The guide also notes the “long tradition in Christian theology that allows for the removal of therapies that are useless or unduly burdensome, on the grounds that these therapies serve to prolong the process of dying rather than to save life.”

People are often confused about just what constitutes euthanasia, Canon Beresford said. He said the definitions in the guidebook may be among its most useful parts.

It is not euthanasia to allow your elderly father suffering from the end stages of terminal cancer to not be resuscitated, he said.

“We need to make a clear distinction between saving life and prolonging dying,” he said.

The question the group kept returning to was the therapeutic intention of a particular action, and how that intention is expressed in care, he said. Much of medicine today is focused on curing, while historically the priority was care of a patient. Sometimes a duty to care involves using heroic medical measures, sometimes it doesn’t, Canon Beresford said.

The study guide doesn’t force readers to come to the same conclusions as the task group. It discusses the issue and offers case studies, both real and fictional. It raises questions but does not provide answers.

Canon Beresford acknowledges polls indicate Canadians favour a move to legalized euthanasia. He questions, however, what sort of euthanasia people would find acceptable. He also suspects much of the support is based on misinformation and misplaced anxiety.

Everyone has terrible scenarios in their minds of being kept alive while in agony, but those situations are rare, he said. As well, better pain management and palliative care can go a long way towards easing a person’s final days.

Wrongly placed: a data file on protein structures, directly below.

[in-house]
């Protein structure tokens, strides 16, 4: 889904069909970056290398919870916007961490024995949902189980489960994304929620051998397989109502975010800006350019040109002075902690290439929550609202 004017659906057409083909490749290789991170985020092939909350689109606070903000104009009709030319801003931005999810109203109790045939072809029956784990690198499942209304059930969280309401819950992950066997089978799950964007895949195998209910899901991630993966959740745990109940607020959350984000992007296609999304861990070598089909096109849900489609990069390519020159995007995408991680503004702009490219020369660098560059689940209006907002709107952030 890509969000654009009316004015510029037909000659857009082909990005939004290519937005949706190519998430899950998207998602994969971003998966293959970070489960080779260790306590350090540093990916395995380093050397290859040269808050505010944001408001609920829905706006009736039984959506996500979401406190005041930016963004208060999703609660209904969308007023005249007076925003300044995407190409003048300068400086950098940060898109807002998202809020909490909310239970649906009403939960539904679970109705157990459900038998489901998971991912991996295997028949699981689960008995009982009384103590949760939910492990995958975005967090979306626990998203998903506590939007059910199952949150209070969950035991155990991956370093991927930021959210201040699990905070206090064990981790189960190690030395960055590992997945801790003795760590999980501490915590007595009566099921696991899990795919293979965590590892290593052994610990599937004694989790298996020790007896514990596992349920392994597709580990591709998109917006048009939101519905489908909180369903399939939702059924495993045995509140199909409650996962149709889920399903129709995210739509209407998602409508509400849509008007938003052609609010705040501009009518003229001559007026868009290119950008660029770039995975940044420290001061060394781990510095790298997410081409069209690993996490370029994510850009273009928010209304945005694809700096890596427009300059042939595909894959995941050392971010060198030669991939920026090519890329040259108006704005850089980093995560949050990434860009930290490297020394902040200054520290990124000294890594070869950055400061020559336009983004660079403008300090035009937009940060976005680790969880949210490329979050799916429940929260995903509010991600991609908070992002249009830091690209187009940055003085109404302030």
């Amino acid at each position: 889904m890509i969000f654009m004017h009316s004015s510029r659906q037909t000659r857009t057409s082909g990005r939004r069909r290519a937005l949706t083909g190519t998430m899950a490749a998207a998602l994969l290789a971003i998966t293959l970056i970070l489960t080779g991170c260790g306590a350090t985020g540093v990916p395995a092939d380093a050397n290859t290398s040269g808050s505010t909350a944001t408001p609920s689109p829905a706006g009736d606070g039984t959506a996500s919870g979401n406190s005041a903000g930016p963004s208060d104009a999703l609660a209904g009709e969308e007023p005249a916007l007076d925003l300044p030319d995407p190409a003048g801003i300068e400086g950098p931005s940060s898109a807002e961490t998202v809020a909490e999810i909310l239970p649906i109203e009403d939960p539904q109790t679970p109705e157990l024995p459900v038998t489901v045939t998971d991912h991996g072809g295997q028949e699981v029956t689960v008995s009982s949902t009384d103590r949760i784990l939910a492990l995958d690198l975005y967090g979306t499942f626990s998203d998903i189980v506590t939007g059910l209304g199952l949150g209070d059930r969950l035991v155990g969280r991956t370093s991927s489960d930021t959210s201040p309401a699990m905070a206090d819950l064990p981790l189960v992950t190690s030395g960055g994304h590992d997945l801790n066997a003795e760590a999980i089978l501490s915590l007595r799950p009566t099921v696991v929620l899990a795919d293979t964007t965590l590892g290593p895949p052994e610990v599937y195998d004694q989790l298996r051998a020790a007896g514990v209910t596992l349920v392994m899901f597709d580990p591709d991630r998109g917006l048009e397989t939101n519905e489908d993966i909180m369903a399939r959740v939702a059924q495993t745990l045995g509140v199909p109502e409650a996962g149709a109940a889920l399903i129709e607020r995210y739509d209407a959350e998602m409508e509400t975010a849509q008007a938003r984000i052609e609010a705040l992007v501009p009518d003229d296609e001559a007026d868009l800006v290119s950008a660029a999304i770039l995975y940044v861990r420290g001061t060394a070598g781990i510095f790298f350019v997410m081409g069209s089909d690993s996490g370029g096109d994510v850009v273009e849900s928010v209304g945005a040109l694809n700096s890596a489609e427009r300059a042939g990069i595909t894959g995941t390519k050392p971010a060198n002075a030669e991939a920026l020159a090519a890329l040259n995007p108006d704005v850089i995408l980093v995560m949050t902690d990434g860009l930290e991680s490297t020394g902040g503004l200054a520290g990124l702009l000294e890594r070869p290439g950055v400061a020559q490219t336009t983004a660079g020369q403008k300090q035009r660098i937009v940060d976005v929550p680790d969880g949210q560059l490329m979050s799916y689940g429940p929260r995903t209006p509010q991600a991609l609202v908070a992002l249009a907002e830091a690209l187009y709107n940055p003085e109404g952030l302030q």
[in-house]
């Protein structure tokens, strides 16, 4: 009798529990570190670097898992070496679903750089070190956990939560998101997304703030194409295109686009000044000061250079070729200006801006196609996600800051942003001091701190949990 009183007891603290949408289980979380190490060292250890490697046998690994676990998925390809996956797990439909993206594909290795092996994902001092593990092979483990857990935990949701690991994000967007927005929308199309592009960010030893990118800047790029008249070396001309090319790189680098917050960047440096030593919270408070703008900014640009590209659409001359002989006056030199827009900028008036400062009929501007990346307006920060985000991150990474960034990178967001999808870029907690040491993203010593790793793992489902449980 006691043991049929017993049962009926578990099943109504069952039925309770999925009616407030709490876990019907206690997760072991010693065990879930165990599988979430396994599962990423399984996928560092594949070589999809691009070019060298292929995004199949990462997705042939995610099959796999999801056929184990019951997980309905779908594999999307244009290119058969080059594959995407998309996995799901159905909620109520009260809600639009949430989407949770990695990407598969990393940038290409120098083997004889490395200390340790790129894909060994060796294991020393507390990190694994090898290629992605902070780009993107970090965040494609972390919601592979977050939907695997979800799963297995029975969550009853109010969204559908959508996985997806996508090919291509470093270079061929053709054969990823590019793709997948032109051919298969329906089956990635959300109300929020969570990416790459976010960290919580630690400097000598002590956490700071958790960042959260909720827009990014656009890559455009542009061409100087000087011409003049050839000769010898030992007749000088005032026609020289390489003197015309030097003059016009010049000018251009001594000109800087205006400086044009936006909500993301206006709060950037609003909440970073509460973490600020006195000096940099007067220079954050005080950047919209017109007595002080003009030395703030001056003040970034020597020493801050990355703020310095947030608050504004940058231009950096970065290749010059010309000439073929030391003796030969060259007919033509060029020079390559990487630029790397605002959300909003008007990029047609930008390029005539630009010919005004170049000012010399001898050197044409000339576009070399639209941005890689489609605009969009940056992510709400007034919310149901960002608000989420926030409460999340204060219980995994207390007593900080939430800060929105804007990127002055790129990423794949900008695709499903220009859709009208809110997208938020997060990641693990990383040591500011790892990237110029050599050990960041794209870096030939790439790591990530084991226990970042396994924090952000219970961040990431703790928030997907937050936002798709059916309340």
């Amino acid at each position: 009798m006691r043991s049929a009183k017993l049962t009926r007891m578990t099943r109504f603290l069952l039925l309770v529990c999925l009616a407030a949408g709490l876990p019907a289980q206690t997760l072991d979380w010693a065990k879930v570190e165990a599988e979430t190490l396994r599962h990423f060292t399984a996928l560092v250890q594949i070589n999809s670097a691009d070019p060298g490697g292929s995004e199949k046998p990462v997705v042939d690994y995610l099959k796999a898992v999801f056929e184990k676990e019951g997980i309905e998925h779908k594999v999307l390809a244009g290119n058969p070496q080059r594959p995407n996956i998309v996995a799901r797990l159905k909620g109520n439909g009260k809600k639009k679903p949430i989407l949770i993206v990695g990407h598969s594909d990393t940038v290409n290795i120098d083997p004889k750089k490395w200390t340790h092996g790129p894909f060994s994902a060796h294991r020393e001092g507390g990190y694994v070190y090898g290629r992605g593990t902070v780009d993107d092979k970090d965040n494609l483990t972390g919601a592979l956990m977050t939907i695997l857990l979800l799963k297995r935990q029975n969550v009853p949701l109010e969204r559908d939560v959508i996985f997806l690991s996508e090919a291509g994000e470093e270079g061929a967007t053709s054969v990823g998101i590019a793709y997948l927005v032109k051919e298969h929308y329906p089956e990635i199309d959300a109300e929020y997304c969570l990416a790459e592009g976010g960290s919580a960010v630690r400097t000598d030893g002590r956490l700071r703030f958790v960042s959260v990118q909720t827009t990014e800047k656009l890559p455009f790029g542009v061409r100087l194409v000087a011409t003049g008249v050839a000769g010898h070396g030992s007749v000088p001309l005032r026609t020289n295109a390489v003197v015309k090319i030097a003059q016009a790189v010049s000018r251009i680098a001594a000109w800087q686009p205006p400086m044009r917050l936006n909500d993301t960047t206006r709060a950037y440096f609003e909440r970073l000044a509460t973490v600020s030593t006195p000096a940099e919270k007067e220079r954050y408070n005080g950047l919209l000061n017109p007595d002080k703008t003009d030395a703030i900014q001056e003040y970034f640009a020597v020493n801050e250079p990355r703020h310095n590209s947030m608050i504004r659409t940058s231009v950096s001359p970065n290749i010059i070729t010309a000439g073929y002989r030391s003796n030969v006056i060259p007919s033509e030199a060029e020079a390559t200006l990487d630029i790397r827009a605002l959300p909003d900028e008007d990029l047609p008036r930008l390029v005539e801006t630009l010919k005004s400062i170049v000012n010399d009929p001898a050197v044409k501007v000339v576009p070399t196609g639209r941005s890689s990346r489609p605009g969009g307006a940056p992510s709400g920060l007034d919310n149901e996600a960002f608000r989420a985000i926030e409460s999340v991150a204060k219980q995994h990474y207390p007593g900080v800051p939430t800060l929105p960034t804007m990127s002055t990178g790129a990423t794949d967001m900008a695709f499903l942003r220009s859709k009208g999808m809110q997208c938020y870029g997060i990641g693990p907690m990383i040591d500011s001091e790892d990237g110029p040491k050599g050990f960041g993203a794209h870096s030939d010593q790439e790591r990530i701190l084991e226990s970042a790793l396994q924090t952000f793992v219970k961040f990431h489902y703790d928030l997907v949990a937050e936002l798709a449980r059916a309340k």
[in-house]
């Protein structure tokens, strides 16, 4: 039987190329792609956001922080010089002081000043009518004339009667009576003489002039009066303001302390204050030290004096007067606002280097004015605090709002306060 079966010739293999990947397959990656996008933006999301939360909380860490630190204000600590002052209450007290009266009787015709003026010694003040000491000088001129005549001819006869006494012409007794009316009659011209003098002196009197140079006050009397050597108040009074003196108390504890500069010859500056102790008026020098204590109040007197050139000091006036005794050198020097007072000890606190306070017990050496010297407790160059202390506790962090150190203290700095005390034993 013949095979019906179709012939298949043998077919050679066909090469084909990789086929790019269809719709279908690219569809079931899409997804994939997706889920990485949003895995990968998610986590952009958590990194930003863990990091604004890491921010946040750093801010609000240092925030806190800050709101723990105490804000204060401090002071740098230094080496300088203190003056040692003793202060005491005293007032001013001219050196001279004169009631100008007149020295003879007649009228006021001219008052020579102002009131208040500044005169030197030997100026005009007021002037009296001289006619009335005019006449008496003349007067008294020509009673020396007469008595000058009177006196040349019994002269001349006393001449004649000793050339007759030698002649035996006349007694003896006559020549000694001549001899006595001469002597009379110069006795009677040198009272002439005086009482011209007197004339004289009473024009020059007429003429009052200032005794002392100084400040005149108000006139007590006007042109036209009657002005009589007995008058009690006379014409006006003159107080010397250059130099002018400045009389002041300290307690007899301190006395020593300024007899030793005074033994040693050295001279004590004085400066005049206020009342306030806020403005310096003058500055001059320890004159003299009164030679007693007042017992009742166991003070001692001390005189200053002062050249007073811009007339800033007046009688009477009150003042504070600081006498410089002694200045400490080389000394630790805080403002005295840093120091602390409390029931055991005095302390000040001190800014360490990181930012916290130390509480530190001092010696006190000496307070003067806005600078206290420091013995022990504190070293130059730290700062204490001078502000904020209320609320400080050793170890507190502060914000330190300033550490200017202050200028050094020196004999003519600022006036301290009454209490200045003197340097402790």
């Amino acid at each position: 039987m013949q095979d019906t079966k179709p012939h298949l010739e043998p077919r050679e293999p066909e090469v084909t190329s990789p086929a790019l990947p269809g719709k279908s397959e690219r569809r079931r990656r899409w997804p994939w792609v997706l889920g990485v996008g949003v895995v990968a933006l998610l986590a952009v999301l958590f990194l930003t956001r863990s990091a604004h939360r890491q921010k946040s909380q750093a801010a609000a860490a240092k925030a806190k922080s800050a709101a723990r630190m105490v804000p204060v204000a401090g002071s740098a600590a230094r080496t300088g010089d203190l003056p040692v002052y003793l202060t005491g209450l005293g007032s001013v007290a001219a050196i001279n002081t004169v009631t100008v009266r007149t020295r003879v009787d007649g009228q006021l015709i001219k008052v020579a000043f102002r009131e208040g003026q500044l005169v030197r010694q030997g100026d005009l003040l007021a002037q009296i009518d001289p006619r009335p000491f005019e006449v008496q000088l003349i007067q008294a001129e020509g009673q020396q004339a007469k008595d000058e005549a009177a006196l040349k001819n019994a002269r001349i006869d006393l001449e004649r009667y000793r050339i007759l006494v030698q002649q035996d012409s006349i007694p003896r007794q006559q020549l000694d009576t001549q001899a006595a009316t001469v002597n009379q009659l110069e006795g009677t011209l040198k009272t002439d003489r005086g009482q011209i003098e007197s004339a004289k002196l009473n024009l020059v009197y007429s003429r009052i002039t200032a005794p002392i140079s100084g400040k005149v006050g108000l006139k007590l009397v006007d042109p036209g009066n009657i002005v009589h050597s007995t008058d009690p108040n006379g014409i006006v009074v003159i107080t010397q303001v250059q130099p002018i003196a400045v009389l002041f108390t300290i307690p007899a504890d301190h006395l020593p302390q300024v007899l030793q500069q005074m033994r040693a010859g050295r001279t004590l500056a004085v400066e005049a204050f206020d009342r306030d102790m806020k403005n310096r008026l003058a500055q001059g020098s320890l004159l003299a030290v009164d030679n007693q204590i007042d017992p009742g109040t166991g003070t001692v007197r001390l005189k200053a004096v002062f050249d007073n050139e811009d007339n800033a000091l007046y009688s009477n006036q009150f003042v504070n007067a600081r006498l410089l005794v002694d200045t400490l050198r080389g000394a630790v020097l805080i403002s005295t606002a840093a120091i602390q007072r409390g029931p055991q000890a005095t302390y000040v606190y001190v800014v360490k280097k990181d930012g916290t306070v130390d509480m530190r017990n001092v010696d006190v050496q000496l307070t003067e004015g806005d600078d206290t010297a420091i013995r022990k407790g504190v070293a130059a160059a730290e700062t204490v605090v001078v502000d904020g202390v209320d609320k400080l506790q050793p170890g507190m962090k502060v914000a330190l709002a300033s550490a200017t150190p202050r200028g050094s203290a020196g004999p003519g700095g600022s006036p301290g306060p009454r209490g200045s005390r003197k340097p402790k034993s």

The task group recommends a focus on palliative care initiatives and sensitive pastoral support of people facing end of life decisions.


  • Brain death and removal of life support

    Often confused with passive euthanasia, brain death occurs when the entire brain has irreversibly ceased to function. Since such patients are dead, the removal of life support cannot bring about death and such an action cannot be construed as euthanasia.

  • Termination of treatment

    Also often confused with passive euthanasia, this refers to cases when medical treatment is no longer indicated and all treatment except palliation (food, water, pain relief) is withdrawn. The intention is not to cause death, but rather to recognize that it can no longer be effectively resisted.

  • Passive euthanasia

    The intention is to allow the patient to die by not treating a condition that, left untreated, will cause death.

  • Physician assisted suicide

    The physician provides the means or information to allow a patient to end his or her life.

  • Euthanasia

    The physician intervenes directly to bring about the patient’s death, for example, by providing the necessary drugs or by injecting a patient with a lethal dose of morphine.

  • Voluntary euthanasia

    An informed and competent patient has requested the death.

  • Involuntary euthanasia

    A person who is competent to consent has been killed without requesting the death, perhaps because a family member is moved by his or her suffering.

  • Non-voluntary euthanasia

    A patient who is incapable of requesting death is killed, such as a child, someone who is mentally ill or who is unconscious.

From Care in Dying: A Consideration of the Practices of Euthanasia and Physician Assisted Suicide by the Task Group of Faith, Worship and Ministry Committee.